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Industrial Orange Peel Epoxy Coating

5 Things You Must Know Before Buying a Garage Floor Coating

There is so much to know about garage floor coatings. In many cases, people do not even realize what they are purchasing until they receive it and follow the instructions. While our site focuses on educating the consumer, not every site is that way.

#1 Your Floor Will Fail If you Do Not Address these Things

We all say prep is key, and your floor will fail without proper surface prep. The problem is that it is industry jargon and means absolutely nothing to the average consumer.

  • Your floor should be clean and dry with no moisture issues. Moisture issues don’t mean a puddle on the floor. You won’t know if you have a moisture issue unless you test for moisture.
  • Before grinding or etching, make sure to remove oil stains and tire marks. Any residue from your tires will break the bond of the coating – as will dust, oil, grease, moisture, and other contaminants.
  • Follow the instructions. Read them before you start, and then follow them as you go.

#2 Coatings Don’t Fill Cracks and Joints

Coatings do not fill cracks and expansion joints or saw cuts. Cracks must be repaired. Expansion joints or saw cuts are at the discretion of the installer. Filling them is likely to be the hardest part of the job.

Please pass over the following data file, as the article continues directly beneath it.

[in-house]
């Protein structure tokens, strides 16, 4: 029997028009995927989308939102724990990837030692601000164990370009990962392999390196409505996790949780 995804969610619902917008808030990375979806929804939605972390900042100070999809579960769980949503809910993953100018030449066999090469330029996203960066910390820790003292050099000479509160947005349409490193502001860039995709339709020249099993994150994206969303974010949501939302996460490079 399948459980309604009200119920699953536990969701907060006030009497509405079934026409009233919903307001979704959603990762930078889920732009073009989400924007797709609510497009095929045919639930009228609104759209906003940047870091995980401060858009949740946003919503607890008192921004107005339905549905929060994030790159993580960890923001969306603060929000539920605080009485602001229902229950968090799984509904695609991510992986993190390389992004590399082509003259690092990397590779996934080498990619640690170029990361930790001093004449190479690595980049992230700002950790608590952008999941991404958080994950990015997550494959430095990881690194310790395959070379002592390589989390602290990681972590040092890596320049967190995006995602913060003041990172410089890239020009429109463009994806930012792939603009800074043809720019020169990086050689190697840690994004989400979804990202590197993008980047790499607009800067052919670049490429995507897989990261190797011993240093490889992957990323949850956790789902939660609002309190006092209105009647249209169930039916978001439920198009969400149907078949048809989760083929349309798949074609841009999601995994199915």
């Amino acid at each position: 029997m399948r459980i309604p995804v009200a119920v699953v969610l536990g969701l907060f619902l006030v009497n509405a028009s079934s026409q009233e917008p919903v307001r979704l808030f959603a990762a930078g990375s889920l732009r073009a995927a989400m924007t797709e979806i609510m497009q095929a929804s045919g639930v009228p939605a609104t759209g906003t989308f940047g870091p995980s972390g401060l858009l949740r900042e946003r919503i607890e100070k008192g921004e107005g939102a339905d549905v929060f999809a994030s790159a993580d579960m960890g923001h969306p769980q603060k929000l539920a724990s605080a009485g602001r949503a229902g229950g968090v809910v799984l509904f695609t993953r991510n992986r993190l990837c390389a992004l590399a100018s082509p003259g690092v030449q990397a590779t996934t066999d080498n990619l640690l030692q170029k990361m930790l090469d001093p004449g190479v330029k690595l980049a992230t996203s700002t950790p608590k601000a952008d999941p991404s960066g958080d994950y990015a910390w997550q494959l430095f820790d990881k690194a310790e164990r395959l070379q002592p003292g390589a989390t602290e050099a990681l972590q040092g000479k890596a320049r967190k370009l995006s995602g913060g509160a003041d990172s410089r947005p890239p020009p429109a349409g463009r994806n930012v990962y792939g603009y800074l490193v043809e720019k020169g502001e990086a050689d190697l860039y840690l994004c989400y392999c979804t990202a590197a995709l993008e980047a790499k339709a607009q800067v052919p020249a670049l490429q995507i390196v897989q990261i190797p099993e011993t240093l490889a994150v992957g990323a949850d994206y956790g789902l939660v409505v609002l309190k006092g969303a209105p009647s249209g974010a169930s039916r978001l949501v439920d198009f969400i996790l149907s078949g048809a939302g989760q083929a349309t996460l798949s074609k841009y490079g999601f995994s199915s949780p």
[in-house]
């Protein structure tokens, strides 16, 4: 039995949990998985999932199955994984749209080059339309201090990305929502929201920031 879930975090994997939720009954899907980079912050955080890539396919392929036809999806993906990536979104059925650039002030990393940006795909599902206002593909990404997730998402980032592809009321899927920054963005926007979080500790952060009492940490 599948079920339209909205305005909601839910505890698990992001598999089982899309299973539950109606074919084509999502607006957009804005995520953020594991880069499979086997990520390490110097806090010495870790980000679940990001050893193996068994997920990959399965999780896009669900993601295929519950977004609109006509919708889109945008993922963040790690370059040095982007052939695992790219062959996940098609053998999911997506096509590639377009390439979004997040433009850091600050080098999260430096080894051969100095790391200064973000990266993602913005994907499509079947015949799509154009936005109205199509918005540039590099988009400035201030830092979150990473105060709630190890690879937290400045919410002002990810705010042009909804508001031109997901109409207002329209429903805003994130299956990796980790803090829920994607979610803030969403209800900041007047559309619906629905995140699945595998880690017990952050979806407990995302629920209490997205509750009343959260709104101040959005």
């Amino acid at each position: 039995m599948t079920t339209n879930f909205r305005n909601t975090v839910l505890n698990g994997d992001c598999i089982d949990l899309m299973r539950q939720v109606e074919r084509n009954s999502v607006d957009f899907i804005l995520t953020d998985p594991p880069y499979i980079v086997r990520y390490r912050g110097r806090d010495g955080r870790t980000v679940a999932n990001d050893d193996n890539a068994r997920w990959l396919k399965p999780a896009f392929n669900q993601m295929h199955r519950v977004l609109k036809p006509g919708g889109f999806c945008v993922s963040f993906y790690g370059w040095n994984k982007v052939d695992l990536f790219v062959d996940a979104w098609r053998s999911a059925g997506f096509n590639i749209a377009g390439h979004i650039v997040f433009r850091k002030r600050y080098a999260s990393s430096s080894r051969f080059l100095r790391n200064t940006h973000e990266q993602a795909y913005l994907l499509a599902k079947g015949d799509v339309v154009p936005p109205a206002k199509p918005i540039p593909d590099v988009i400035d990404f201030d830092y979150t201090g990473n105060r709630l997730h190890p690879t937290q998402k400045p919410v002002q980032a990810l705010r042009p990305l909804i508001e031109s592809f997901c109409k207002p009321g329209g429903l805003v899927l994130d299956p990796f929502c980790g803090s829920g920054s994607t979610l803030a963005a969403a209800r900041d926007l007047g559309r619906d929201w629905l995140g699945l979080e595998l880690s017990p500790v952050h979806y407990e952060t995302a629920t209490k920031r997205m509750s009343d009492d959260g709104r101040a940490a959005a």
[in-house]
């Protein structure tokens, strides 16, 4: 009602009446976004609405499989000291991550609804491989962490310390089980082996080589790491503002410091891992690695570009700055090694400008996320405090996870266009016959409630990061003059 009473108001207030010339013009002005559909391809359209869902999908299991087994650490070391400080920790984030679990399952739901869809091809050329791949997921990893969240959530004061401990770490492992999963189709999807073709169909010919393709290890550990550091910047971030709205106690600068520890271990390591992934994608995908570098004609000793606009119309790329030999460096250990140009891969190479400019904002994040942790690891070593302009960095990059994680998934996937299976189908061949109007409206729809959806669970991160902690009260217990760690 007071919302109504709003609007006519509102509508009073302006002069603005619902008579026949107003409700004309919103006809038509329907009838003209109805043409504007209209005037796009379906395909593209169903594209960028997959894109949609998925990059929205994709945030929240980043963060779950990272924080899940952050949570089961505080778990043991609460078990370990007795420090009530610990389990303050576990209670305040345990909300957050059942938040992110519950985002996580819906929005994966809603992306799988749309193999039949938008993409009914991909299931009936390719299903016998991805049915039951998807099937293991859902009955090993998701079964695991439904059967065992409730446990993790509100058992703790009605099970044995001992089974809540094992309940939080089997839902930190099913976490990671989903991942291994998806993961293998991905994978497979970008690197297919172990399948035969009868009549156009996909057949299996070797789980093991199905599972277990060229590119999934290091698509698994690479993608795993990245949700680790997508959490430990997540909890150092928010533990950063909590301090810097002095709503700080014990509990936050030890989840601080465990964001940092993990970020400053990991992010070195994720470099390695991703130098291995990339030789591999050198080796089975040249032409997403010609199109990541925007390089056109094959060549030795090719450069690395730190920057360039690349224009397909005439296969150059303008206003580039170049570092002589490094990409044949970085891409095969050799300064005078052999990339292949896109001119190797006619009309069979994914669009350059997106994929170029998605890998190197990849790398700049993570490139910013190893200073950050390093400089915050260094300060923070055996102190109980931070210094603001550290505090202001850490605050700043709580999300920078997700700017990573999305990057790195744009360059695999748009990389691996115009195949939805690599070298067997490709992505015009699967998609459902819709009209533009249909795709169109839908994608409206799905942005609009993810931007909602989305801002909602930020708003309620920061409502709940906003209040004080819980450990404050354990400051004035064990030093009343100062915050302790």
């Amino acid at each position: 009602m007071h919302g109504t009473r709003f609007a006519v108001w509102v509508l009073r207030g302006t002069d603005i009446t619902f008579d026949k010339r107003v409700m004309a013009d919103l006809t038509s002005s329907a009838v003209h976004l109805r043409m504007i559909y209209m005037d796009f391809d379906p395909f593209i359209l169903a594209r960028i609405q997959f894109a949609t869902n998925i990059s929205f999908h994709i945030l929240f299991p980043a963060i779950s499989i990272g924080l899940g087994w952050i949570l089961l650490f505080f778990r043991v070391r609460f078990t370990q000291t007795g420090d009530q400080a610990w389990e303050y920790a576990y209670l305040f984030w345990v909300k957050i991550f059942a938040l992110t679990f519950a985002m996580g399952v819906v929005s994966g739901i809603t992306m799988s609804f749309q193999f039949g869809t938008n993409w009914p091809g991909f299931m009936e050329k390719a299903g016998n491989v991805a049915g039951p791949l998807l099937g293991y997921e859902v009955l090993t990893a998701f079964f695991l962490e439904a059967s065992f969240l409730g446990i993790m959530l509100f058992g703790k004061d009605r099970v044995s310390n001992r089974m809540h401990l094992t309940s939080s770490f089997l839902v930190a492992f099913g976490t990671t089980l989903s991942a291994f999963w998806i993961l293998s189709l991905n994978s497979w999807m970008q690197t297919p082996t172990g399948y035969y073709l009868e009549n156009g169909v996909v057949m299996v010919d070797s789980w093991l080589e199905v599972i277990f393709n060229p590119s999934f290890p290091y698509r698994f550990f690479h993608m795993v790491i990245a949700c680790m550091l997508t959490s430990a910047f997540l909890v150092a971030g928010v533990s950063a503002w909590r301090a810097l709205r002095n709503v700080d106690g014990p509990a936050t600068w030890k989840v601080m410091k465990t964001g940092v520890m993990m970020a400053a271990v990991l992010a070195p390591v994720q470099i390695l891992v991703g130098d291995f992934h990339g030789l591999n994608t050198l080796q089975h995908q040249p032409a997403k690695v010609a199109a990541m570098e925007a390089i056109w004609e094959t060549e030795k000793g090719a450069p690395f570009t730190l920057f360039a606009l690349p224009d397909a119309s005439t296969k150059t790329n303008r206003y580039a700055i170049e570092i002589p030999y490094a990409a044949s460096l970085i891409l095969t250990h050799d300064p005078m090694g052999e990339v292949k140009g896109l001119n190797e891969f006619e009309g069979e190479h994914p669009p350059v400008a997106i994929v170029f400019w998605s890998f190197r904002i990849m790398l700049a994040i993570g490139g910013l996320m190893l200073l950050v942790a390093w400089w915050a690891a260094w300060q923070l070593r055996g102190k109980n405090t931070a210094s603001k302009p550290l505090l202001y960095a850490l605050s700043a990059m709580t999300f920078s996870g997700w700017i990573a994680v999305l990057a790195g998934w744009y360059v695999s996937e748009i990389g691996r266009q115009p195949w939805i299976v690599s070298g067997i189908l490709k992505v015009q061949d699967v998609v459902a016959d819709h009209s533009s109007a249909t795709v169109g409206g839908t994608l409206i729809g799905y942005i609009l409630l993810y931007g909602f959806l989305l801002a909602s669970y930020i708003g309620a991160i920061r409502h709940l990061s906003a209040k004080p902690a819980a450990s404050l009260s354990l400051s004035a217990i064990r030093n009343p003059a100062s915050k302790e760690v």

Crack filler is not flexible. The filler for expansion joints and saw cuts is flexible. Expansion joint fillers are a pain to work with and cure very fast.

#3 Top Coats are Necessary

We all love the idea of throwing down a coat of gray ‘paint’ sprinkling some flake, and being done. It’s a terrible idea.

A clear top coat, or in the case of some epoxy systems, a tinted urethane top coat, are necessary. They protect from UV, keep the flake in place, and provide a sacrificial layer that can easily be repaired. In most cases, the clear is more durable than the color, even when it is the same material.

#4 Mil Thickness is King

First, you can’t compare a urethane-based system to an epoxy system. A good urethane system requires substantially less thickness than an epoxy-based garage coating.

A Mil is 1/1000th of an inch. You are not going to measure that with a tape measure.

The easiest way to achieve the correct Mil thickness is to follow the spread rate for the product in question. For example, with our polyurea garage floor coating, if you spread the product at 200 square feet per gallon (every coat), you will have the most effective Mil thickness.

#5 Percentage of Solids

Think of a bag of potato chips. The chips are your solids. The rest of the bag is air. If I were to guess, that bag of chips is 50% solids.

In round numbers, our Polyurea is 70% solids. That means that roughly 1/3 of each gallon is a solvent that will evaporate.

Our 100% solids epoxy, as the name implies, is all solids. Nothing evaporates. A gallon is a gallon. Our high-solids epoxy is 90% solids. 10% is solvents.

I find the high-solids epoxy easier to work with than 100%. Given a choice, unless I have damaged concrete or high-impact industrial, I will use Polyurea.